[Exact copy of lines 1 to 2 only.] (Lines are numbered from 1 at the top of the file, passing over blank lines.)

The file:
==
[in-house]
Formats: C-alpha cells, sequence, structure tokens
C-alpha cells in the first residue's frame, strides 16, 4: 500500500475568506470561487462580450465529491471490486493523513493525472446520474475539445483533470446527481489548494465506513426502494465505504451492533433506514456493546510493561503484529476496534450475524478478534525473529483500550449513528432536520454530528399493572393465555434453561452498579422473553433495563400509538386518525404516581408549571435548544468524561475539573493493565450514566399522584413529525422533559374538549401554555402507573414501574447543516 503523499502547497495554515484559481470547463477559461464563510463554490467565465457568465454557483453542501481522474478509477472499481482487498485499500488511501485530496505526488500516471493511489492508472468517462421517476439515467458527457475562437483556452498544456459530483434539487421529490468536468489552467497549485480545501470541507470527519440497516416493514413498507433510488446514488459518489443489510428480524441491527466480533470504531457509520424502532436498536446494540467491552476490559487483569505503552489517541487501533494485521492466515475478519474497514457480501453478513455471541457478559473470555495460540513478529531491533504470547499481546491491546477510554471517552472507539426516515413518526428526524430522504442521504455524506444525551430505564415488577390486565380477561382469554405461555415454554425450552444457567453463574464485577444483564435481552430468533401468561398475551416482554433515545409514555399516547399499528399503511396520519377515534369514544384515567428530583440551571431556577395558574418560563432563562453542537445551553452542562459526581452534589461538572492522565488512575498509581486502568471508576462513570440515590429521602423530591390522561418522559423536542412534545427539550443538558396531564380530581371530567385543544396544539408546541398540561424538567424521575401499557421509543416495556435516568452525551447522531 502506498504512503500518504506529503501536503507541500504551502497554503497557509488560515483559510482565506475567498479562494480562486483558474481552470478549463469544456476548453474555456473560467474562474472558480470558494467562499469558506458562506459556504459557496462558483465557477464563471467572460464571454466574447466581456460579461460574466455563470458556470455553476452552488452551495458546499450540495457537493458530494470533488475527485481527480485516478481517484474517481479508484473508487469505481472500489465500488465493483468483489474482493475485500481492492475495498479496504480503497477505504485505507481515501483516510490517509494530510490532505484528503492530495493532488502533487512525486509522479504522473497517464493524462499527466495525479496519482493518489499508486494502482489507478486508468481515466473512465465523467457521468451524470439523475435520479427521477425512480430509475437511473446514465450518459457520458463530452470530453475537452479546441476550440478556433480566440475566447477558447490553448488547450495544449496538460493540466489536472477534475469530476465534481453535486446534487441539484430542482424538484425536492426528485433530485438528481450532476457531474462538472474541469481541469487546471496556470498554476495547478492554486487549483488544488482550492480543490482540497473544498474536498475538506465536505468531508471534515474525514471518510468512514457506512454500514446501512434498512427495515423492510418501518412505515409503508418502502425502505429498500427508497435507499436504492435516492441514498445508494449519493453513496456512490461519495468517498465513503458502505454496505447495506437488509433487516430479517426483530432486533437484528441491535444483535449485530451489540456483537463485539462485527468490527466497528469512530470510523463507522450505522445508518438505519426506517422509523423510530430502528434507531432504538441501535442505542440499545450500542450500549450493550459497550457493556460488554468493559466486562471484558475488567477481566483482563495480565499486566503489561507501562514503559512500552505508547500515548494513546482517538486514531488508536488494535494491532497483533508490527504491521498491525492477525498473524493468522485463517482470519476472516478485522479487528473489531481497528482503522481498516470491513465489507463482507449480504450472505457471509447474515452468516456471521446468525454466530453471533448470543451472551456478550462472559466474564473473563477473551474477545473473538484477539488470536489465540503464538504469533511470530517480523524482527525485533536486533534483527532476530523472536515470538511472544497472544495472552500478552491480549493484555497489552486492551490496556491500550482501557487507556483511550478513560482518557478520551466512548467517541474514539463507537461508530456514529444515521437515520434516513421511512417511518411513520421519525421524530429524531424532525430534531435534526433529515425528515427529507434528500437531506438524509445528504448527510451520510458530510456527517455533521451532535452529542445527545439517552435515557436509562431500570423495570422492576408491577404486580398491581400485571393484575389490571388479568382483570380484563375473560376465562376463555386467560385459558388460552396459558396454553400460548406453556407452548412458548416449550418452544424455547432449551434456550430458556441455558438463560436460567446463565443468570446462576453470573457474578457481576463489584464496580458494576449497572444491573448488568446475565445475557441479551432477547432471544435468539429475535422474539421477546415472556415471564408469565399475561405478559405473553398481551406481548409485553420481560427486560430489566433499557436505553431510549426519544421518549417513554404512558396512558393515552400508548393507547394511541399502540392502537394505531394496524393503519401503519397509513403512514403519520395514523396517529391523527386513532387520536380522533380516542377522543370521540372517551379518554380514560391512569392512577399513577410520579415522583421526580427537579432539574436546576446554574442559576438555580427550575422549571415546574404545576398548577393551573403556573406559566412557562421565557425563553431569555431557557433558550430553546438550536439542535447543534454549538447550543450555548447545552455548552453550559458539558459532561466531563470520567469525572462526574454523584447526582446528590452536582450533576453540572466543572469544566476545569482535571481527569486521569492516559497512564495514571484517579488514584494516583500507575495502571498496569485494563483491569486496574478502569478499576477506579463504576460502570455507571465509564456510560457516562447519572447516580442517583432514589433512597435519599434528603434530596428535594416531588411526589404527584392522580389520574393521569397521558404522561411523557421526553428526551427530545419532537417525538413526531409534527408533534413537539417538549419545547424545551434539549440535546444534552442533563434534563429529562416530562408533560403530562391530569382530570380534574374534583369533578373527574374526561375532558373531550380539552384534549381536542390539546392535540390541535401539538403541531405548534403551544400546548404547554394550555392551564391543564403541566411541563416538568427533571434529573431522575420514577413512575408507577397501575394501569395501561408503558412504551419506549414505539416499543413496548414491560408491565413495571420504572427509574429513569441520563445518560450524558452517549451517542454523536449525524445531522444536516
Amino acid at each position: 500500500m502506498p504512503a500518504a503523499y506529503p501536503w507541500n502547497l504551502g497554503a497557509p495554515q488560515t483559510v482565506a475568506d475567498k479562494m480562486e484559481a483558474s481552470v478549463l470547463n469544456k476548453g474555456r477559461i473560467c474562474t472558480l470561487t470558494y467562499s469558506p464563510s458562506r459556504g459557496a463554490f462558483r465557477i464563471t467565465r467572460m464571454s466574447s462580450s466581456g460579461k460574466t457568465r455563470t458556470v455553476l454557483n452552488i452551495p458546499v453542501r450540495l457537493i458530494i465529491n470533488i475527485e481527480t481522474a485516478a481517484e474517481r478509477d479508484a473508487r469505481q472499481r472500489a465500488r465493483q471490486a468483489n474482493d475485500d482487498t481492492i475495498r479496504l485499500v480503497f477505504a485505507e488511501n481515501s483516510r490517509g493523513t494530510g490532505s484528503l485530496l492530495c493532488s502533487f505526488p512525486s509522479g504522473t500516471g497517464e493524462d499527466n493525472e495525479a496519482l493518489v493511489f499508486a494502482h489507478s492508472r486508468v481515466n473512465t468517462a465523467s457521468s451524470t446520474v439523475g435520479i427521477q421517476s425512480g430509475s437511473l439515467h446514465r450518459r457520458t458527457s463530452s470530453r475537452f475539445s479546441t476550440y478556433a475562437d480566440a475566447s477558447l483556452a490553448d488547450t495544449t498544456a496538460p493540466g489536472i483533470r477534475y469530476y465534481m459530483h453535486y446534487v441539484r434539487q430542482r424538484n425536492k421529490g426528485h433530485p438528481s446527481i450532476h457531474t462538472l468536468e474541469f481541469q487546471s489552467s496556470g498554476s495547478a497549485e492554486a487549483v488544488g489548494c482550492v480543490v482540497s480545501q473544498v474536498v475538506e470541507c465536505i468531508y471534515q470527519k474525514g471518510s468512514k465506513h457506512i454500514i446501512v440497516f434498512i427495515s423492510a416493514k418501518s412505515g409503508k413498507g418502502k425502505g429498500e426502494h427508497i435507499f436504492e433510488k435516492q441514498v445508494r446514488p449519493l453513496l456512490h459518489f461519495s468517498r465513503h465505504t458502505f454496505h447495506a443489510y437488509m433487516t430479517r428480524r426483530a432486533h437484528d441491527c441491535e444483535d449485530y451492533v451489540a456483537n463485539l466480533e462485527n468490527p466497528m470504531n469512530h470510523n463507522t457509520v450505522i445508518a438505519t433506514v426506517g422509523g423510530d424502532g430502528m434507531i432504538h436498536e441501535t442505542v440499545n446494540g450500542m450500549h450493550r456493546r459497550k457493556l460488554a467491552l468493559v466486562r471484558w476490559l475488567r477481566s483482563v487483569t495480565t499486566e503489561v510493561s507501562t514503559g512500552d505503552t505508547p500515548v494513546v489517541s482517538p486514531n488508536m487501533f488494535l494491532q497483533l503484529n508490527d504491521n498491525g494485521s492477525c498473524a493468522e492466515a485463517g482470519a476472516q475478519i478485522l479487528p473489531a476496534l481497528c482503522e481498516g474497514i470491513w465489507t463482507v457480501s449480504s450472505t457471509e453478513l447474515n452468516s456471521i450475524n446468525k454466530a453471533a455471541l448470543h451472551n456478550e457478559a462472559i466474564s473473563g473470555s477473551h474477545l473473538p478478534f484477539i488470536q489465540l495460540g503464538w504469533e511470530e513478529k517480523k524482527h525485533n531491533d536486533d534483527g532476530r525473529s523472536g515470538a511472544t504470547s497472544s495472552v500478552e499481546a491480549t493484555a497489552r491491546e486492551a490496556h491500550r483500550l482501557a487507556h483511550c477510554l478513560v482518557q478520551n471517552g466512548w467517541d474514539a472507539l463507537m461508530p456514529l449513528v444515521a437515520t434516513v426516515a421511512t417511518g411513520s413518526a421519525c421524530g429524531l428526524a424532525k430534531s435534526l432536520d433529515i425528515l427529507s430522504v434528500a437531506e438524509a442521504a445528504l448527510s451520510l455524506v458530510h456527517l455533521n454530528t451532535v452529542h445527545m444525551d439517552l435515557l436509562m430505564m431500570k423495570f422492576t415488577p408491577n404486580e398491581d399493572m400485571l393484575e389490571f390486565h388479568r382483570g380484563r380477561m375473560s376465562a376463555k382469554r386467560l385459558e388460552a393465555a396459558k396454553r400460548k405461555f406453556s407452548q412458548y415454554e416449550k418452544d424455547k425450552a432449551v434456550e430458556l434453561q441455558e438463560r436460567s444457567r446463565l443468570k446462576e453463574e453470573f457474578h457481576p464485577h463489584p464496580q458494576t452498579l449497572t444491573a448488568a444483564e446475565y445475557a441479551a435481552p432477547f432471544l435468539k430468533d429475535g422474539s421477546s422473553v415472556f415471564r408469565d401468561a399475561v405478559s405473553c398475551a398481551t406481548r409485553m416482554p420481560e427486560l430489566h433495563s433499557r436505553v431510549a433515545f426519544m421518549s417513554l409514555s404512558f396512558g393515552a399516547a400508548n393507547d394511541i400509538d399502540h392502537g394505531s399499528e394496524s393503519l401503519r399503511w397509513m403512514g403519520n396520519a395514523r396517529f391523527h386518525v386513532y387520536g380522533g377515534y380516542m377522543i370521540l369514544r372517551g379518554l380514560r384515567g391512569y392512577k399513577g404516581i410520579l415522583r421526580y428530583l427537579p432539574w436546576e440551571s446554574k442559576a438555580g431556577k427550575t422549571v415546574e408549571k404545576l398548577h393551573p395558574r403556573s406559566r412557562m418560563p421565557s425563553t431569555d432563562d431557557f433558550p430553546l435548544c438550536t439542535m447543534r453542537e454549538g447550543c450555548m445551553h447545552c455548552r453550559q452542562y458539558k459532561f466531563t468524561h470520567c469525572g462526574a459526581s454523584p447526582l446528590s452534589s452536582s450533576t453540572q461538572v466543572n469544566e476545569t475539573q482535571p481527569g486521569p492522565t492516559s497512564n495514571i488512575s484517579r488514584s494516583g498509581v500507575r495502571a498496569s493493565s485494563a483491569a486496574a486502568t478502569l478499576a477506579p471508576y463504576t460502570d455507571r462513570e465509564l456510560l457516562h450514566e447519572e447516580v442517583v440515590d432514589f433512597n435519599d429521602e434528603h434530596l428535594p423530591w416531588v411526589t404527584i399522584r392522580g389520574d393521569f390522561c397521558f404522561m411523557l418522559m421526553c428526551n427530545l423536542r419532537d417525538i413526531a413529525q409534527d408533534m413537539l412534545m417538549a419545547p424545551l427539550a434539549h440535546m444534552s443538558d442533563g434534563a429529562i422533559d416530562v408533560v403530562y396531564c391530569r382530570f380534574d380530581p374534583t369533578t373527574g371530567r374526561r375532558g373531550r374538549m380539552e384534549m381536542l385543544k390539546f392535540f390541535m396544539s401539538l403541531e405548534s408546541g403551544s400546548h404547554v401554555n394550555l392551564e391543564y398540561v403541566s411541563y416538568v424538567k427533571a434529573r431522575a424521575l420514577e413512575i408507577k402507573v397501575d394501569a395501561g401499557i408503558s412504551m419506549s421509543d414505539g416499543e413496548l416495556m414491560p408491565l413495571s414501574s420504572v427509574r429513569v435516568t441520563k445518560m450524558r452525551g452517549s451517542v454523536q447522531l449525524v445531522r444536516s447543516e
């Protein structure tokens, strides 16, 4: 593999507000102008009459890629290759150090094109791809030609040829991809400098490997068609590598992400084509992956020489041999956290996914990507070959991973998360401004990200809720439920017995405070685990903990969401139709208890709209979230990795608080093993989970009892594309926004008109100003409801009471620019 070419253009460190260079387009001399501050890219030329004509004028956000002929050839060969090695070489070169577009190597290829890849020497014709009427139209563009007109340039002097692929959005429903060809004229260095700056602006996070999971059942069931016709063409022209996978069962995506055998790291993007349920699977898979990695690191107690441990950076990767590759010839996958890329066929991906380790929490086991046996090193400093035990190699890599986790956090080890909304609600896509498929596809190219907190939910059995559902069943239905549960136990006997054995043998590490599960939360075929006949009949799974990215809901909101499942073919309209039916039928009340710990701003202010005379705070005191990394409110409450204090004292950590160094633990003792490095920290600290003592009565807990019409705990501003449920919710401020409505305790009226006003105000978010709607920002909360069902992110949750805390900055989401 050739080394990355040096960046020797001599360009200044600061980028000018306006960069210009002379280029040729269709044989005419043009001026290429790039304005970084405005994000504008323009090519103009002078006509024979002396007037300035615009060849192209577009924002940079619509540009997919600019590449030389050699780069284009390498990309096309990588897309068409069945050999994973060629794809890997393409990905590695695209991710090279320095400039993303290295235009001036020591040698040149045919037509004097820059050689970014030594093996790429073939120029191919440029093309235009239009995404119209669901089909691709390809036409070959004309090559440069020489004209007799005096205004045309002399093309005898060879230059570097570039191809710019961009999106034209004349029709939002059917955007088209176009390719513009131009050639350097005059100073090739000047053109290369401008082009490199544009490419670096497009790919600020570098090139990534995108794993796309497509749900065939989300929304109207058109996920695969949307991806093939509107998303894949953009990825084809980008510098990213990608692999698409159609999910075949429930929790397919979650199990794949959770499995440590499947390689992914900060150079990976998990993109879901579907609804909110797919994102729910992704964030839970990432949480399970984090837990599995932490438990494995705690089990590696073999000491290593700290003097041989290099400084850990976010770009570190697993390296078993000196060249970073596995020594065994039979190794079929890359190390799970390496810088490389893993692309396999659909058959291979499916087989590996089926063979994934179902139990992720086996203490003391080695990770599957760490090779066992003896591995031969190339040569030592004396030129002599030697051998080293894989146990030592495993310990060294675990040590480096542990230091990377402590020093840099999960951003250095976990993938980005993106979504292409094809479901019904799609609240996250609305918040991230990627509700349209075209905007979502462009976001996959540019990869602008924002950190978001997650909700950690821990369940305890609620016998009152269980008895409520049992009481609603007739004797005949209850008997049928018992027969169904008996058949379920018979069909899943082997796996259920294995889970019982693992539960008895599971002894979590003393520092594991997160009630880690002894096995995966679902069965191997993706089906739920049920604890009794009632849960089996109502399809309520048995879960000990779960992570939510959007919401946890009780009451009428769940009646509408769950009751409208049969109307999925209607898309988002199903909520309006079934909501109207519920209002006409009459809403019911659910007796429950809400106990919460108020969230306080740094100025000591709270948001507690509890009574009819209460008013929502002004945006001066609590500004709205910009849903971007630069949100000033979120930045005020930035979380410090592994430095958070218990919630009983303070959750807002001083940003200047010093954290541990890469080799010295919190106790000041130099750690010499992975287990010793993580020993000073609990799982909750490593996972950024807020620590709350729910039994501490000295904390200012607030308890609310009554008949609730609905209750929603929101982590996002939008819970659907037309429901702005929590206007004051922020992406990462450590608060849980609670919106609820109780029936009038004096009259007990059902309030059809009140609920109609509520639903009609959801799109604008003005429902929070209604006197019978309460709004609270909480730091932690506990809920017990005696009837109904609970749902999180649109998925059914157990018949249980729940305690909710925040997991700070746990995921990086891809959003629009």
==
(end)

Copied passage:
[in-house]
Formats: C-alpha cells, sequence, structure tokens